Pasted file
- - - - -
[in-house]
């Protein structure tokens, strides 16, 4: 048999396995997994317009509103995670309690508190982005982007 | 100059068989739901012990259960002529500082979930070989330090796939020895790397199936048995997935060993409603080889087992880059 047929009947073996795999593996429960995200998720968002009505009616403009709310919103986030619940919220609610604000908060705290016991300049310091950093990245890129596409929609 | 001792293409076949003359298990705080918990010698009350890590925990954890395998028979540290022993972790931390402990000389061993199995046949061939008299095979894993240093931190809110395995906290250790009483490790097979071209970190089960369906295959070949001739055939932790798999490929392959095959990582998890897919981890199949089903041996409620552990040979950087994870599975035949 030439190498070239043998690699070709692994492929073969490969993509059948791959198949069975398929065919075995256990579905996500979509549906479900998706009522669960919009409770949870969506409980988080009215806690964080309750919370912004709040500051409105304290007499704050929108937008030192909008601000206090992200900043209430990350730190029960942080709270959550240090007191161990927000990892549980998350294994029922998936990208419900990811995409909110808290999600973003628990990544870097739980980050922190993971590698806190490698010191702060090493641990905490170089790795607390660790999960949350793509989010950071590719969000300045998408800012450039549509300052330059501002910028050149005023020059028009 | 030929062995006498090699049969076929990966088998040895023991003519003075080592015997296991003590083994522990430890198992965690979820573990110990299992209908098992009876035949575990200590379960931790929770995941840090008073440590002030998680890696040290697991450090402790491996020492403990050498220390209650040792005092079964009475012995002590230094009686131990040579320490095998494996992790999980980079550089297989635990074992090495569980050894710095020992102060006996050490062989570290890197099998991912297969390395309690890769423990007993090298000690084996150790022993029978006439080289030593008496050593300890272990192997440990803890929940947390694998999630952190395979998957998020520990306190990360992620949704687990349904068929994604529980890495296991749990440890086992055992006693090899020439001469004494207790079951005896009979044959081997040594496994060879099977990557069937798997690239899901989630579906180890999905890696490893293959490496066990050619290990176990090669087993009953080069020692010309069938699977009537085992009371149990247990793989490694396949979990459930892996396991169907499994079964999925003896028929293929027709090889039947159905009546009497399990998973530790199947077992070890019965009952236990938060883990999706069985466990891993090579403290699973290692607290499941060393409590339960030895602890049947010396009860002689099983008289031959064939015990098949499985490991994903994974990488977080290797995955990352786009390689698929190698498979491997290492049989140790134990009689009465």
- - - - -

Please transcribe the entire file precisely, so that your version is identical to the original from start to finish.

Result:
[in-house]
């Protein structure tokens, strides 16, 4: 048999396995997994317009509103995670309690508190982005982007 | 100059068989739901012990259960002529500082979930070989330090796939020895790397199936048995997935060993409603080889087992880059 047929009947073996795999593996429960995200998720968002009505009616403009709310919103986030619940919220609610604000908060705290016991300049310091950093990245890129596409929609 | 001792293409076949003359298990705080918990010698009350890590925990954890395998028979540290022993972790931390402990000389061993199995046949061939008299095979894993240093931190809110395995906290250790009483490790097979071209970190089960369906295959070949001739055939932790798999490929392959095959990582998890897919981890199949089903041996409620552990040979950087994870599975035949 030439190498070239043998690699070709692994492929073969490969993509059948791959198949069975398929065919075995256990579905996500979509549906479900998706009522669960919009409770949870969506409980988080009215806690964080309750919370912004709040500051409105304290007499704050929108937008030192909008601000206090992200900043209430990350730190029960942080709270959550240090007191161990927000990892549980998350294994029922998936990208419900990811995409909110808290999600973003628990990544870097739980980050922190993971590698806190490698010191702060090493641990905490170089790795607390660790999960949350793509989010950071590719969000300045998408800012450039549509300052330059501002910028050149005023020059028009 | 030929062995006498090699049969076929990966088998040895023991003519003075080592015997296991003590083994522990430890198992965690979820573990110990299992209908098992009876035949575990200590379960931790929770995941840090008073440590002030998680890696040290697991450090402790491996020492403990050498220390209650040792005092079964009475012995002590230094009686131990040579320490095998494996992790999980980079550089297989635990074992090495569980050894710095020992102060006996050490062989570290890197099998991912297969390395309690890769423990007993090298000690084996150790022993029978006439080289030593008496050593300890272990192997440990803890929940947390694998999630952190395979998957998020520990306190990360992620949704687990349904068929994604529980890495296991749990440890086992055992006693090899020439001469004494207790079951005896009979044959081997040594496994060879099977990557069937798997690239899901989630579906180890999905890696490893293959490496066990050619290990176990090669087993009953080069020692010309069938699977009537085992009371149990247990793989490694396949979990459930892996396991169907499994079964999925003896028929293929027709090889039947159905009546009497399990998973530790199947077992070890019965009952236990938060883990999706069985466990891993090579403290699973290692607290499941060393409590339960030895602890049947010396009860002689099983008289031959064939015990098949499985490991994903994974990488977080290797995955990352786009390689698929190698498979491997290492049989140790134990009689009465």